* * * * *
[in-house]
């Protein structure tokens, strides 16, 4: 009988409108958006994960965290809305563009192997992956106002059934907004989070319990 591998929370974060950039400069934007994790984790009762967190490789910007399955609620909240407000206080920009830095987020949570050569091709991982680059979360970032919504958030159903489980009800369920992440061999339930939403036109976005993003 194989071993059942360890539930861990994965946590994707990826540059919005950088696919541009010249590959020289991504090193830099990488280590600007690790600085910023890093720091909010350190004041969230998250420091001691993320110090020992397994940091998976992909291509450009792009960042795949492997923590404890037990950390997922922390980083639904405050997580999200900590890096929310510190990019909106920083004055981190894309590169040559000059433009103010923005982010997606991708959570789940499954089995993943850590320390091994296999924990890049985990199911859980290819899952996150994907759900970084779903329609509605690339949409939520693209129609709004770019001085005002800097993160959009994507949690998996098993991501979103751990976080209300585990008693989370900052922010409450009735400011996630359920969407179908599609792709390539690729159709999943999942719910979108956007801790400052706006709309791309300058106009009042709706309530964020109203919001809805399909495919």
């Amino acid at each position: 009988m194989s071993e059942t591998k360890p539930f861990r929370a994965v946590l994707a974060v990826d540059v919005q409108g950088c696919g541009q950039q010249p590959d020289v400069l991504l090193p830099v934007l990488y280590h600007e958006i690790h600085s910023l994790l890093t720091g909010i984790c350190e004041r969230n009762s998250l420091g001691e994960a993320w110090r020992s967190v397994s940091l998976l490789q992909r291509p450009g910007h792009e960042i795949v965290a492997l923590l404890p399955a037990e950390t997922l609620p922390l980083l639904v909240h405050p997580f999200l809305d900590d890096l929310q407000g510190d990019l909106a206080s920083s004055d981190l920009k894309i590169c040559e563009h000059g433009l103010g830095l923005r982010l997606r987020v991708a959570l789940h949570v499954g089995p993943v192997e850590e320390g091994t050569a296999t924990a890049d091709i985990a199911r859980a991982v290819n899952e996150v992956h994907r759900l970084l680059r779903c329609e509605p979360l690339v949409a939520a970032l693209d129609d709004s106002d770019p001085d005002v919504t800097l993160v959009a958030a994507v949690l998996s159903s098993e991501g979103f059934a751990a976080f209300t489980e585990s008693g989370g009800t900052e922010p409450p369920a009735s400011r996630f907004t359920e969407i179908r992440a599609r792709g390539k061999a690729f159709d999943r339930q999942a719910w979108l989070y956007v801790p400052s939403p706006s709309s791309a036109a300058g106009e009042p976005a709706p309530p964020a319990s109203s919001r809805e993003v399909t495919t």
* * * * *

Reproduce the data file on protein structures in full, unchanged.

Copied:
[in-house]
């Protein structure tokens, strides 16, 4: 009988409108958006994960965290809305563009192997992956106002059934907004989070319990 591998929370974060950039400069934007994790984790009762967190490789910007399955609620909240407000206080920009830095987020949570050569091709991982680059979360970032919504958030159903489980009800369920992440061999339930939403036109976005993003 194989071993059942360890539930861990994965946590994707990826540059919005950088696919541009010249590959020289991504090193830099990488280590600007690790600085910023890093720091909010350190004041969230998250420091001691993320110090020992397994940091998976992909291509450009792009960042795949492997923590404890037990950390997922922390980083639904405050997580999200900590890096929310510190990019909106920083004055981190894309590169040559000059433009103010923005982010997606991708959570789940499954089995993943850590320390091994296999924990890049985990199911859980290819899952996150994907759900970084779903329609509605690339949409939520693209129609709004770019001085005002800097993160959009994507949690998996098993991501979103751990976080209300585990008693989370900052922010409450009735400011996630359920969407179908599609792709390539690729159709999943999942719910979108956007801790400052706006709309791309300058106009009042709706309530964020109203919001809805399909495919």
């Amino acid at each position: 009988m194989s071993e059942t591998k360890p539930f861990r929370a994965v946590l994707a974060v990826d540059v919005q409108g950088c696919g541009q950039q010249p590959d020289v400069l991504l090193p830099v934007l990488y280590h600007e958006i690790h600085s910023l994790l890093t720091g909010i984790c350190e004041r969230n009762s998250l420091g001691e994960a993320w110090r020992s967190v397994s940091l998976l490789q992909r291509p450009g910007h792009e960042i795949v965290a492997l923590l404890p399955a037990e950390t997922l609620p922390l980083l639904v909240h405050p997580f999200l809305d900590d890096l929310q407000g510190d990019l909106a206080s920083s004055d981190l920009k894309i590169c040559e563009h000059g433009l103010g830095l923005r982010l997606r987020v991708a959570l789940h949570v499954g089995p993943v192997e850590e320390g091994t050569a296999t924990a890049d091709i985990a199911r859980a991982v290819n899952e996150v992956h994907r759900l970084l680059r779903c329609e509605p979360l690339v949409a939520a970032l693209d129609d709004s106002d770019p001085d005002v919504t800097l993160v959009a958030a994507v949690l998996s159903s098993e991501g979103f059934a751990a976080f209300t489980e585990s008693g989370g009800t900052e922010p409450p369920a009735s400011r996630f907004t359920e969407i179908r992440a599609r792709g390539k061999a690729f159709d999943r339930q999942a719910w979108l989070y956007v801790p400052s939403p706006s709309s791309a036109a300058g106009e009042p976005a709706p309530p964020a319990s109203s919001r809805e993003v399909t495919t």